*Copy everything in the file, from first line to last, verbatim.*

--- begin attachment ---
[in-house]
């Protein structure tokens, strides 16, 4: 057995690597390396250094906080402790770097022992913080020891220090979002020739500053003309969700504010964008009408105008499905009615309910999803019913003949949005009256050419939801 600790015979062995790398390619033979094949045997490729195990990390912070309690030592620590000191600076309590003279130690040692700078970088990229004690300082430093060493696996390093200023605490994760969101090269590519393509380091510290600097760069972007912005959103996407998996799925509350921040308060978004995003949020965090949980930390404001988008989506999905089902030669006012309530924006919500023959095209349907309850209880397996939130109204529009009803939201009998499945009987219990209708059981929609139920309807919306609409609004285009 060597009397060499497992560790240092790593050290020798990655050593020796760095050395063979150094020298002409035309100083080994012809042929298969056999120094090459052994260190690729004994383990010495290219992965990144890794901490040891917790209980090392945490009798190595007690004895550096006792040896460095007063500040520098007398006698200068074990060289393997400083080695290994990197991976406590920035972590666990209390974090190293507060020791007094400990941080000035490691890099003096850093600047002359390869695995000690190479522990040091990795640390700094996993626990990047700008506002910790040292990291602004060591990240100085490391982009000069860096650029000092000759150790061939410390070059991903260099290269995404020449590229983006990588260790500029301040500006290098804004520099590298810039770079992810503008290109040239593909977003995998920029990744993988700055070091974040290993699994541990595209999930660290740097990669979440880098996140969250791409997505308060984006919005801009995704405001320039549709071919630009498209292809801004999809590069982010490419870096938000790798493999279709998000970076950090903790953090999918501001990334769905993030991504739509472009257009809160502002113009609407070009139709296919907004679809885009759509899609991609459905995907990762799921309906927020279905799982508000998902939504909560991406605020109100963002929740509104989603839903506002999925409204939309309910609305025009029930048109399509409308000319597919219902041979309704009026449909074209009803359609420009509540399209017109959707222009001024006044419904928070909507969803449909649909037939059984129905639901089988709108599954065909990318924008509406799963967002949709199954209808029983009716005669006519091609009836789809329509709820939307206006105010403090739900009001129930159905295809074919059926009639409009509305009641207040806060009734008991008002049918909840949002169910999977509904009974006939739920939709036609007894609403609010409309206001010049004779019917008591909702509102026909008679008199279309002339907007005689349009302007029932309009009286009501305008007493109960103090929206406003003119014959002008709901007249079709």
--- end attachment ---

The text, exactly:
[in-house]
């Protein structure tokens, strides 16, 4: 057995690597390396250094906080402790770097022992913080020891220090979002020739500053003309969700504010964008009408105008499905009615309910999803019913003949949005009256050419939801 600790015979062995790398390619033979094949045997490729195990990390912070309690030592620590000191600076309590003279130690040692700078970088990229004690300082430093060493696996390093200023605490994760969101090269590519393509380091510290600097760069972007912005959103996407998996799925509350921040308060978004995003949020965090949980930390404001988008989506999905089902030669006012309530924006919500023959095209349907309850209880397996939130109204529009009803939201009998499945009987219990209708059981929609139920309807919306609409609004285009 060597009397060499497992560790240092790593050290020798990655050593020796760095050395063979150094020298002409035309100083080994012809042929298969056999120094090459052994260190690729004994383990010495290219992965990144890794901490040891917790209980090392945490009798190595007690004895550096006792040896460095007063500040520098007398006698200068074990060289393997400083080695290994990197991976406590920035972590666990209390974090190293507060020791007094400990941080000035490691890099003096850093600047002359390869695995000690190479522990040091990795640390700094996993626990990047700008506002910790040292990291602004060591990240100085490391982009000069860096650029000092000759150790061939410390070059991903260099290269995404020449590229983006990588260790500029301040500006290098804004520099590298810039770079992810503008290109040239593909977003995998920029990744993988700055070091974040290993699994541990595209999930660290740097990669979440880098996140969250791409997505308060984006919005801009995704405001320039549709071919630009498209292809801004999809590069982010490419870096938000790798493999279709998000970076950090903790953090999918501001990334769905993030991504739509472009257009809160502002113009609407070009139709296919907004679809885009759509899609991609459905995907990762799921309906927020279905799982508000998902939504909560991406605020109100963002929740509104989603839903506002999925409204939309309910609305025009029930048109399509409308000319597919219902041979309704009026449909074209009803359609420009509540399209017109959707222009001024006044419904928070909507969803449909649909037939059984129905639901089988709108599954065909990318924008509406799963967002949709199954209808029983009716005669006519091609009836789809329509709820939307206006105010403090739900009001129930159905295809074919059926009639409009509305009641207040806060009734008991008002049918909840949002169910999977509904009974006939739920939709036609007894609403609010409309206001010049004779019917008591909702509102026909008679008199279309002339907007005689349009302007029932309009009286009501305008007493109960103090929206406003003119014959002008709901007249079709």